UCLA’s prestigious Corrine A. Seeds University Elementary School, an educational research center where nearly 500 students are exposed to experimental teaching techniques, may be moved from the Westwood campus to Santa Monica.
Lewis C. Solmon, the dean of UCLA’s Graduate School of Education, said that officials from UCLA and the Santa Monica-Malibu Unified School District have been having preliminary discussions for months, and that details about the move and collaboration have yet to be worked out.
However, during the early stages of the talks, UCLA and Santa Monica-Malibu officials have been optimistic that the move will benefit the school district and University Elementary School (UES), which is run by the Graduate School of Education.
Solmon said one advantage of moving to the Santa Monica-Malibu district is that the research school would shed its image as an “isolated school on a university campus.”
Santa Monica is small enough for an agreement to be “workable,” he said. In addition, there is space for the school because the district suffers from declining enrollment. UCLA had considered a similar move to Bellagio Road School, a vacant site in nearby Bel-Air, but the Los Angeles Unified School District had other plans for the school.
Santa Monica-Malibu Supt. Eugene Tucker said he considered the move a chance for his district to have a “unique partnership with a program which has a long and outstanding history of providing an excellent educational opportunity for the children who go to school there.” He said it would also provide an opportunity for teachers to take part in research.
Santa Monica-Malibu school board President Peggy Lyons termed the idea “fabulous.”
“UES has a fine reputation for being a laboratory school where important research has been conducted,” she said.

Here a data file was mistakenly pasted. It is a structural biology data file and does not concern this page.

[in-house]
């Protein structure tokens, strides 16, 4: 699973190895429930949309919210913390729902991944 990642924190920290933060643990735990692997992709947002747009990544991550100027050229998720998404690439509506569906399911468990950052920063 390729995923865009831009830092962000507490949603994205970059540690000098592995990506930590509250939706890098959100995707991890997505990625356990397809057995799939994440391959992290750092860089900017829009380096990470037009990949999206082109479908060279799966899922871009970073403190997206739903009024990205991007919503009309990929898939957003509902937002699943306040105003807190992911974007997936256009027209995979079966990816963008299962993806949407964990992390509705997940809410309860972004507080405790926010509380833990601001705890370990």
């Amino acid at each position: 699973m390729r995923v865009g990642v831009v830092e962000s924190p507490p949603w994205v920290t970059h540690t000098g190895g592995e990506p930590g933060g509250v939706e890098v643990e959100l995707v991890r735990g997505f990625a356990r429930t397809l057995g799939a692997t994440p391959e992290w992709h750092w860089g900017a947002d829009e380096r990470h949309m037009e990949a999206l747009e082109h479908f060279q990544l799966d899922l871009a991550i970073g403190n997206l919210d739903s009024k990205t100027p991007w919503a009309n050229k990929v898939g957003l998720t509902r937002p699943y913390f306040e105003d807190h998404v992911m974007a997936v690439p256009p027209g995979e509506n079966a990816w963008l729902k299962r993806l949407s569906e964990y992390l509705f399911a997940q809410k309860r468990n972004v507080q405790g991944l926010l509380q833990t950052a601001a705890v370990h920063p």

School board member Della Barrett echoed Lyons’ enthusiasm. “It is strictly in the exploratory stages, but it has exciting potential,” she said.
The move in part is the result of a recent donation to the university to build the Joe E. Anderson Graduate School of Business Management on land next to University Elementary School, which is near the Sunset Boulevard entrance of the campus. The new building would force UES to relocate several small buildings.
Solmon said that there is room for University Elementary School on campus and that Chancellor Charles Young has asked that plans to redesign the current location be maintained should negotiations with the Santa Monica-Malibu district fail to produce an agreement.
Solmon said that talks with the district will focus on a number of questions, such as where to locate the new school, how a research laboratory would function in a school district and what the ethnic composition of the student body would be.
UES students are selected on the basis of ethnic origin and family income so that the student body mirrors the national census. Tuition is $1,700 per year, but scholarships are available.
Among other things, the school has experimented with open classrooms and computer instruction.
Solmon said some parents were concerned that the move would harm the quality of education.
“The parents justifiably expressed their anxiety,” he said, adding that the goals of providing educational research and excellence would be maintained.